The Awl: What time is it and Where am I?

In the modern world we’re never more than a glance away from a digital display of today’s date or the time to the nearest second. The use of GPS devices in cars or even in our own pockets with smartphones has all but eroded the art of map-reading and navigation. This is all exceedingly convenient, of course, but I think that many of us in developed nations are feeling increasingly disconnected from the fundamental principles and processes that support our lives, sensing that our basic skills are atrophying and perhaps feeling anxious of being a little too reliant on the magic of modern technology.

So let’s try a thought experiment. If you’re forced back to the absolute basics, how could you use simple observations to tell the time, reconstruct the calendar and work out your location anywhere on planet Earth? Being able to tell the time enables a society to regulate and synchronize its civic activities—marketplace trade or congregation (perhaps for religious purposes) are all choreographed to the beat of the hour. The reason the calendar was devised in the first place was to ensure successful agricultural practices, and thus sufficient food for the population, and accurate navigation is crucial to prevent getting yourself lost in the wilderness.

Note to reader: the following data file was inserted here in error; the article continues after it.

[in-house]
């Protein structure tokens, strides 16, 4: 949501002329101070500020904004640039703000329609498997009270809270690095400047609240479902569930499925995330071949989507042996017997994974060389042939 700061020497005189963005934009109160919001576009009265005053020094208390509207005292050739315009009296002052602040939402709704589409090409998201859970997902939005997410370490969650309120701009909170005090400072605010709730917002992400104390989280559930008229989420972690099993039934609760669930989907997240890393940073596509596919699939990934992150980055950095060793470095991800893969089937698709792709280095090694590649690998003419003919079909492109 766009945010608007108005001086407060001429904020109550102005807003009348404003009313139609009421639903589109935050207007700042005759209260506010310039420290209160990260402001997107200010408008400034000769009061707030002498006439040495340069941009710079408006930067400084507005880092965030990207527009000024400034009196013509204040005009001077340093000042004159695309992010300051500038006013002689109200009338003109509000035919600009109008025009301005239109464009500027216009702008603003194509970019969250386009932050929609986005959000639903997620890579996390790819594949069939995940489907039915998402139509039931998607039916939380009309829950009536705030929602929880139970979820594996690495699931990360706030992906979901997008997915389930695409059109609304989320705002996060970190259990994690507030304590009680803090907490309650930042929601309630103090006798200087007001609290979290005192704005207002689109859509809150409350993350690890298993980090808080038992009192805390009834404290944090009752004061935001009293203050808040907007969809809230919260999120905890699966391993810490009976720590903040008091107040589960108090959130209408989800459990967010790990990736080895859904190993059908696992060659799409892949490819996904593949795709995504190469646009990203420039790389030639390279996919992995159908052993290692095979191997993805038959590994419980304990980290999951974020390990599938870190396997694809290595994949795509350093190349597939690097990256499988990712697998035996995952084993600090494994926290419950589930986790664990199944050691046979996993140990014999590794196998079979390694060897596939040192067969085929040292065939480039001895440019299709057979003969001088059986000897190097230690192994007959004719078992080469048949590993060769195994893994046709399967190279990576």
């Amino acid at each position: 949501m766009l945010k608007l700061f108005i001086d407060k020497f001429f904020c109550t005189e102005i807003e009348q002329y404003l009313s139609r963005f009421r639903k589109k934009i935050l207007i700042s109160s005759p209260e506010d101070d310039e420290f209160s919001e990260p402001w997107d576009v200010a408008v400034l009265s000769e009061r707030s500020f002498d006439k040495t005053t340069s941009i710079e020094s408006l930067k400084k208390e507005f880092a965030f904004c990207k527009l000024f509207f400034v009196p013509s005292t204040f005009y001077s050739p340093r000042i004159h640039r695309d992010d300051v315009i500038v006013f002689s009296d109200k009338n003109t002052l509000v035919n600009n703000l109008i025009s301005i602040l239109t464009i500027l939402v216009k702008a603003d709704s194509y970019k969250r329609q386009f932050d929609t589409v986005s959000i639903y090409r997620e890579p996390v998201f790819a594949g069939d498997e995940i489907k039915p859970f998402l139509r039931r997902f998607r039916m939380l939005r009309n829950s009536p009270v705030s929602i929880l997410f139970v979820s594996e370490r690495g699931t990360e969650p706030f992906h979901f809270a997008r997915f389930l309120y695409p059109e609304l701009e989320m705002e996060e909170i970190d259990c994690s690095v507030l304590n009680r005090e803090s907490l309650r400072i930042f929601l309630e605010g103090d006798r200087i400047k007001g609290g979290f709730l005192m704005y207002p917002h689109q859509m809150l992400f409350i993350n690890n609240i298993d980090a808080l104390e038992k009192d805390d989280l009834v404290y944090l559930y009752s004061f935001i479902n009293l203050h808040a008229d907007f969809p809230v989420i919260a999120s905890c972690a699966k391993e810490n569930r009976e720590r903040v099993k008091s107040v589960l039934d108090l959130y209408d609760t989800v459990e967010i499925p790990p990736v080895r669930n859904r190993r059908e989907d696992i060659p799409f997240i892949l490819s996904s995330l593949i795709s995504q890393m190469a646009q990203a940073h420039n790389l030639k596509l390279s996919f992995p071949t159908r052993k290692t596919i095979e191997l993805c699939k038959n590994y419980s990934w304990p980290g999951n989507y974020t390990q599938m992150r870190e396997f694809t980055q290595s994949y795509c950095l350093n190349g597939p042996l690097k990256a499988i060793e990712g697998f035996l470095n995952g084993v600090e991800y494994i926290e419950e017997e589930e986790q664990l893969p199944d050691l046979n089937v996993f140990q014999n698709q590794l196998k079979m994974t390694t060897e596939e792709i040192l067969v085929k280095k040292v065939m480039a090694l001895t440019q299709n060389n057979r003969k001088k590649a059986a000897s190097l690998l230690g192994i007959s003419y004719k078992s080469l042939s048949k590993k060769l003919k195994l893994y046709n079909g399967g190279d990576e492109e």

Read the full article on The Awl website here

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